From winter to bunching to green, there are tons of cool onion varieties. They may be different colors and have different flavors, but all have one thing in common: onions make great microgreens! Onion microgreens are low-maintenance, tasty, and the perfect new garden project.
If you haven’t tried growing microgreens yet, it’s definitely worth a shot. A microgreen, like a sprout, is a young plant that’s harvested early for its tender flavor and surplus of nutrients. Unlike sprouts though, microgreens are grown until they develop their first leaves (cotyledons), which optimizes its culinary characteristics.
Onion microgreens are one of the more unique-looking choices. These long, skinny greens hang onto their black seed husks, which gives them a polka-dotted look. The husks are edible and said to have a garlic taste. The onion microgreens themselves are savory and have a stronger onion flavor than you’d think. They taste delicious when prepared like chives or chopped green onions.
Onion microgreens are very easy to grow, but they grow slowly (you may want a faster plant if this is your first time growing microgreens). It’ll be anywhere from 12-21 days until these fresh greens are ready to harvest. Once the time comes, these onions will definitely be worth it!
Good Products At Amazon For Growing Onion Microgreens:
Onion Microgreens Quick Info
|Flavor:||Savory, onion taste; garlic aftertaste|
|Ideal Harvest:||12 days|
Growing Onion Microgreens
Onion microgreens need the same materials as any microgreen to grow. Most of these can be reused so you can experiment with other microgreen types later on.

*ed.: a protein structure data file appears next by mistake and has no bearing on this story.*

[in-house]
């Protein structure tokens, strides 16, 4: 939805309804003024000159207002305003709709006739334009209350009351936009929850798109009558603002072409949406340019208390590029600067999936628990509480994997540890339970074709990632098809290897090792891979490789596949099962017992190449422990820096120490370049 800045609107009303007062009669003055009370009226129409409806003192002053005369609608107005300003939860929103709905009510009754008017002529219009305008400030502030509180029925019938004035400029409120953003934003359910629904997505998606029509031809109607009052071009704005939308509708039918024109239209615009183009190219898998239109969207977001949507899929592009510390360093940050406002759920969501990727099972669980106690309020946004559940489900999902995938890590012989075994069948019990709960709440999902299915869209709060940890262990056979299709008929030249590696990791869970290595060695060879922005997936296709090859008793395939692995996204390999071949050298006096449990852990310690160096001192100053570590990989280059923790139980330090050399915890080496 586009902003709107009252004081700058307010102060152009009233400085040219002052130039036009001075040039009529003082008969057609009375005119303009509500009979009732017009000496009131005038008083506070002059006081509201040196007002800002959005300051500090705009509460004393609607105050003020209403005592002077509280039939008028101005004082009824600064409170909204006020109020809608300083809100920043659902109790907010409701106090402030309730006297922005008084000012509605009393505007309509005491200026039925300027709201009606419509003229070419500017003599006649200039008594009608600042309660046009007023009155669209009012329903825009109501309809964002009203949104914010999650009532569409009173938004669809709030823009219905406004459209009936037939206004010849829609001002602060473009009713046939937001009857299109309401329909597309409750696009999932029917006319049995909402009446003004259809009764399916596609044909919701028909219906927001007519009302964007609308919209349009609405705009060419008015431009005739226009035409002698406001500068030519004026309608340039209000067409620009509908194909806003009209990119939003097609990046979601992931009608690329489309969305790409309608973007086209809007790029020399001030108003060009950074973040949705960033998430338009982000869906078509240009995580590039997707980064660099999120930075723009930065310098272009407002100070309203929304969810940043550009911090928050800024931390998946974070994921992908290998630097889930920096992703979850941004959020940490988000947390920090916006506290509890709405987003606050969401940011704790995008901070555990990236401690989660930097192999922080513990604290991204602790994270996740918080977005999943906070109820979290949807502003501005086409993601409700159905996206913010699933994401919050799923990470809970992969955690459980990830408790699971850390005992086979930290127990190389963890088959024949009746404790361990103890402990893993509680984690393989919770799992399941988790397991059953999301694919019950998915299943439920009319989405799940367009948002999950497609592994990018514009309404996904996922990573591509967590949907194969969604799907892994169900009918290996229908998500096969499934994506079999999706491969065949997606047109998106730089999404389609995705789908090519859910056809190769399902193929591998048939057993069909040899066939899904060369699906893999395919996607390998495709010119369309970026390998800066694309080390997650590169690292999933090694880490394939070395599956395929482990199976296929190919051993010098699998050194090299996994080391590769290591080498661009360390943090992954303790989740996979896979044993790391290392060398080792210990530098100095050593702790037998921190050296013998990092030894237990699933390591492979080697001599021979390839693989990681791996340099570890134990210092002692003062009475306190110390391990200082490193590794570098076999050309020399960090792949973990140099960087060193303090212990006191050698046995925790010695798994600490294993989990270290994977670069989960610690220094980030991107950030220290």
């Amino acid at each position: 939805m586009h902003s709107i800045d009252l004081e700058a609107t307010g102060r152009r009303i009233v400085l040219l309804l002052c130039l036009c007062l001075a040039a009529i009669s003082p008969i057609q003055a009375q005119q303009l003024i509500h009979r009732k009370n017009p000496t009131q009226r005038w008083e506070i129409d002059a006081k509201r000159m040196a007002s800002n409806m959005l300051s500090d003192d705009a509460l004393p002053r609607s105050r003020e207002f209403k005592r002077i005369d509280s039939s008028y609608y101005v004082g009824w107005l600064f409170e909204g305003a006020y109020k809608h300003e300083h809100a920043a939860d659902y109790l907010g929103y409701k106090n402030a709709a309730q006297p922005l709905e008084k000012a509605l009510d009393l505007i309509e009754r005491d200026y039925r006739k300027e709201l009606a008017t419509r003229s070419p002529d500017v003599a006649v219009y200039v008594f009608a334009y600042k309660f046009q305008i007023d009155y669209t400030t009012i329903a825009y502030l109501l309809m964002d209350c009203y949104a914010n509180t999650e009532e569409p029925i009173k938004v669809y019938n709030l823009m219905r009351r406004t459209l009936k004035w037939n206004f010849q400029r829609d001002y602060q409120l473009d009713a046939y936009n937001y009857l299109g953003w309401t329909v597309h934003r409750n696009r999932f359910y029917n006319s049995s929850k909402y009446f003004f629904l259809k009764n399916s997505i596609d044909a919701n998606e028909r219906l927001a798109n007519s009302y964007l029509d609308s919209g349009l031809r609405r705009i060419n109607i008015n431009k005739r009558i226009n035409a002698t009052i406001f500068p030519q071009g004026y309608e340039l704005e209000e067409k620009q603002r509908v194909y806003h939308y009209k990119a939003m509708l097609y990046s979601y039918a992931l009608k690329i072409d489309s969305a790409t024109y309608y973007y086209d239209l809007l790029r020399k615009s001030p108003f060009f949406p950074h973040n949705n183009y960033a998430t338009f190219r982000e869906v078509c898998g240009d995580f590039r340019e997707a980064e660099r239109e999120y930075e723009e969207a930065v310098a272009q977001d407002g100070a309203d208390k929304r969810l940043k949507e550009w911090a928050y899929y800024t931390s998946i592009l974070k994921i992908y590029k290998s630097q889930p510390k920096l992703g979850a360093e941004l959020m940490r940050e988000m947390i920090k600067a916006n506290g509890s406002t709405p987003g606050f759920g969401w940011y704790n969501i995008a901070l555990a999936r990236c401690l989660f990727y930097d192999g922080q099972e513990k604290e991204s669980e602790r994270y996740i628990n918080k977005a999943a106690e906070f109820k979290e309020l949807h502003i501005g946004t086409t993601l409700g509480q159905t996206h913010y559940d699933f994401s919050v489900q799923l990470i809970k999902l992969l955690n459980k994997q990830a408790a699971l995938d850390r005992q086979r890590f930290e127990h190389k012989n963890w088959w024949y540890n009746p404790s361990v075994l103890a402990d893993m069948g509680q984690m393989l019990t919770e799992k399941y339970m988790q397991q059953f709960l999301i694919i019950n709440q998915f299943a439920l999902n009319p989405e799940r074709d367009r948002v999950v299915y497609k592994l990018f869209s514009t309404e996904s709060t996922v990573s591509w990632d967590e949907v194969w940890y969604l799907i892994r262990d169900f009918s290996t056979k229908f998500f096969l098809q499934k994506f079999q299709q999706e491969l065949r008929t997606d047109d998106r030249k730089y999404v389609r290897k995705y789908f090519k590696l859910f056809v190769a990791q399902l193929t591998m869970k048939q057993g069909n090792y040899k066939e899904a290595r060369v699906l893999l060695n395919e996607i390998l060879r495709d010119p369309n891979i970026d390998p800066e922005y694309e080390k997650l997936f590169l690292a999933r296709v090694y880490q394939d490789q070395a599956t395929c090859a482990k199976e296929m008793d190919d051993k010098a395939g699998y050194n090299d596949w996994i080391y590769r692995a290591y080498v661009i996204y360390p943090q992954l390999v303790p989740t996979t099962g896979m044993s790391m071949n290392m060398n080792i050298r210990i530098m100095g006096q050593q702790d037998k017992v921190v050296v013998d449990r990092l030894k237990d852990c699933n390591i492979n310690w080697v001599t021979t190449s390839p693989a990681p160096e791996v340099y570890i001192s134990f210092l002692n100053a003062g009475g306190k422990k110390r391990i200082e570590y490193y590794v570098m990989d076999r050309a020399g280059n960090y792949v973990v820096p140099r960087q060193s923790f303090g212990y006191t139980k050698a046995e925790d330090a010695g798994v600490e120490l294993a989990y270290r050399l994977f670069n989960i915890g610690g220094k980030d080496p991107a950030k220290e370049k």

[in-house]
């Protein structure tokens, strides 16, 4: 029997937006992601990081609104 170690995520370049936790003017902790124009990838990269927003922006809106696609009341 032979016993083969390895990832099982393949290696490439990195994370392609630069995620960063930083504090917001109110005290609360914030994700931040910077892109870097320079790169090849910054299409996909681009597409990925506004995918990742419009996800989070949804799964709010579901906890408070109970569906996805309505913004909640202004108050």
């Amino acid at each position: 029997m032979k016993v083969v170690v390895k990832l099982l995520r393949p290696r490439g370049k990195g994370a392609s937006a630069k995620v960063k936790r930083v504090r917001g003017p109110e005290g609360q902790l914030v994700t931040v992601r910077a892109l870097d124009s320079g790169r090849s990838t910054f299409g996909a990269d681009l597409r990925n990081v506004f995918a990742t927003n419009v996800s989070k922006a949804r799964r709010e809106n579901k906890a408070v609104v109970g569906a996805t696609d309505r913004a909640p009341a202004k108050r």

- Seeds: any type of onion seed (we especially like the quality seed from True Leaf Market)
- Container: at least two shallow containers that can have holes poked in them, like these
- Growing medium: Espoma seed starter mix or coconut coir
- Light: we’ve had success with the Agrobrite T5 grow light, but you can definitely check out our other favorites
- Spray bottle
- Kitchen shears
And because we mentioned True Leaf Market’s onion seed before, let’s share some of our favorites:
- Crystal White Wax onion microgreens seeds
- Organic Evergreen Bunching onion microgreens seeds
- Red Burgundy onion microgreens seeds
- Southport Red Globe onion microgreens seeds
- Tokyo Long White Bunching onion microgreens seeds
- Utah Yellow Sweet Spanish onion microgreens seeds
- White Sweet Spanish onion microgreens seeds
You might be wondering: don’t onions grow from bulbs, not seeds? It turns out that these plants can do either one, but seeds are the most efficient for onion microgreens – especially since we want to grow them close together. Since the seeds are so small and they’ll be densely planted in the soil, you may want to buy them in bulk. You’ll need at least half an ounce of seeds per 10×20” tray of soil.
Although seeds are the norm, you can still plant bulb sets instead for larger onions. Be aware that bulbs will not produce grass-thin microgreens as seeds do. If you want to give this a try, we recommend checking out our article on planting onions.
Seed-starting soil is usually the best for micro greens growing. However, onion microgreens will also grow well in coconut coir. This medium will retain moisture better than soil so you don’t have to water as often.
Onion seeds are teeny and don’t have to be soaked before planting. But, a couple hours submerged in water may help them germinate faster, so it’s up to you.
We want to grow onion microgreens like a dense mat of grass. This saves space and optimizes our harvest. To start, punch some water-drainage holes in a growing tray and fill it almost to the brim with soil. Pack the soil down and wet it with the spray bottle. We’re now ready to start planting seeds!